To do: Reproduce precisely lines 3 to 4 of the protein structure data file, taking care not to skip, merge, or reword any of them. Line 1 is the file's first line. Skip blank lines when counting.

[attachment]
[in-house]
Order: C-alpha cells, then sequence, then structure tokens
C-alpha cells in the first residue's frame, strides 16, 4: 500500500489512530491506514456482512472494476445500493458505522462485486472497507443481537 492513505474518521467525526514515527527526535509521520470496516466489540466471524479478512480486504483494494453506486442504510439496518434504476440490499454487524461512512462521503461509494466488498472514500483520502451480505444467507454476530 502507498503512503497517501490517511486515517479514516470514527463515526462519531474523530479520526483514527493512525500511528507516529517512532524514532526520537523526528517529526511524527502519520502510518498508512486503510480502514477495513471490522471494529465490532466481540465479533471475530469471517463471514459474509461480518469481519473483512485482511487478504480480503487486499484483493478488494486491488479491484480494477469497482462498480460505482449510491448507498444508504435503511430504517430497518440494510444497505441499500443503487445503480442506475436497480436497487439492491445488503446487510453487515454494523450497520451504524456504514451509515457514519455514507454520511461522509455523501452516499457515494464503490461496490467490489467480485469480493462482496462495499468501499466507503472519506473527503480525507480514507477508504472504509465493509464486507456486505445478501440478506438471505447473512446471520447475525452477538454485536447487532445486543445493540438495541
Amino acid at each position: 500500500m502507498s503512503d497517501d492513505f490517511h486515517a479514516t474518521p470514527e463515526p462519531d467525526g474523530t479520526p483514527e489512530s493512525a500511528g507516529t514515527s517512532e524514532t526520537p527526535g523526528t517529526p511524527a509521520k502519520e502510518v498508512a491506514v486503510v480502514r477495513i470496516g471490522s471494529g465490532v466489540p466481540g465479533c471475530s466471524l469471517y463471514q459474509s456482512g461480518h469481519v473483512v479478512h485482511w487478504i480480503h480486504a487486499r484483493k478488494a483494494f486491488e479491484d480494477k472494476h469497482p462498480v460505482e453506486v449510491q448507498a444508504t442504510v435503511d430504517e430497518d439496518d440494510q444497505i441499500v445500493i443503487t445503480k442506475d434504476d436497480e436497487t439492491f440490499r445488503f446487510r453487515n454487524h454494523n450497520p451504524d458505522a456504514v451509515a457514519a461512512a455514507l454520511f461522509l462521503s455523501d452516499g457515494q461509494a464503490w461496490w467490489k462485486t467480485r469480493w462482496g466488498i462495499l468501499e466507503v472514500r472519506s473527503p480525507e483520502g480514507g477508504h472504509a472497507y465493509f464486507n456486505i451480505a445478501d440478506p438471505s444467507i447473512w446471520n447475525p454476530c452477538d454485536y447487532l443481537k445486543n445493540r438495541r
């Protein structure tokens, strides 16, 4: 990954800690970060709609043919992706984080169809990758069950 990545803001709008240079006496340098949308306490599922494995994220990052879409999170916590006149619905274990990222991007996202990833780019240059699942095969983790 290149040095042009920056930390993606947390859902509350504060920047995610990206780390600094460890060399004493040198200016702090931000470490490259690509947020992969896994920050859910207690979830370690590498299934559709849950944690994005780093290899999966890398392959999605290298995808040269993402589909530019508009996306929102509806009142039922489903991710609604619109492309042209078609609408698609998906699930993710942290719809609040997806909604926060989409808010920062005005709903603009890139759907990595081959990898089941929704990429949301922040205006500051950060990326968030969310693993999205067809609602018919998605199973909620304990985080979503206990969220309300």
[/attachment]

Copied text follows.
C-alpha cells in the first residue's frame, strides 16, 4: 500500500489512530491506514456482512472494476445500493458505522462485486472497507443481537 492513505474518521467525526514515527527526535509521520470496516466489540466471524479478512480486504483494494453506486442504510439496518434504476440490499454487524461512512462521503461509494466488498472514500483520502451480505444467507454476530 502507498503512503497517501490517511486515517479514516470514527463515526462519531474523530479520526483514527493512525500511528507516529517512532524514532526520537523526528517529526511524527502519520502510518498508512486503510480502514477495513471490522471494529465490532466481540465479533471475530469471517463471514459474509461480518469481519473483512485482511487478504480480503487486499484483493478488494486491488479491484480494477469497482462498480460505482449510491448507498444508504435503511430504517430497518440494510444497505441499500443503487445503480442506475436497480436497487439492491445488503446487510453487515454494523450497520451504524456504514451509515457514519455514507454520511461522509455523501452516499457515494464503490461496490467490489467480485469480493462482496462495499468501499466507503472519506473527503480525507480514507477508504472504509465493509464486507456486505445478501440478506438471505447473512446471520447475525452477538454485536447487532445486543445493540438495541
Amino acid at each position: 500500500m502507498s503512503d497517501d492513505f490517511h486515517a479514516t474518521p470514527e463515526p462519531d467525526g474523530t479520526p483514527e489512530s493512525a500511528g507516529t514515527s517512532e524514532t526520537p527526535g523526528t517529526p511524527a509521520k502519520e502510518v498508512a491506514v486503510v480502514r477495513i470496516g471490522s471494529g465490532v466489540p466481540g465479533c471475530s466471524l469471517y463471514q459474509s456482512g461480518h469481519v473483512v479478512h485482511w487478504i480480503h480486504a487486499r484483493k478488494a483494494f486491488e479491484d480494477k472494476h469497482p462498480v460505482e453506486v449510491q448507498a444508504t442504510v435503511d430504517e430497518d439496518d440494510q444497505i441499500v445500493i443503487t445503480k442506475d434504476d436497480e436497487t439492491f440490499r445488503f446487510r453487515n454487524h454494523n450497520p451504524d458505522a456504514v451509515a457514519a461512512a455514507l454520511f461522509l462521503s455523501d452516499g457515494q461509494a464503490w461496490w467490489k462485486t467480485r469480493w462482496g466488498i462495499l468501499e466507503v472514500r472519506s473527503p480525507e483520502g480514507g477508504h472504509a472497507y465493509f464486507n456486505i451480505a445478501d440478506p438471505s444467507i447473512w446471520n447475525p454476530c452477538d454485536y447487532l443481537k445486543n445493540r438495541r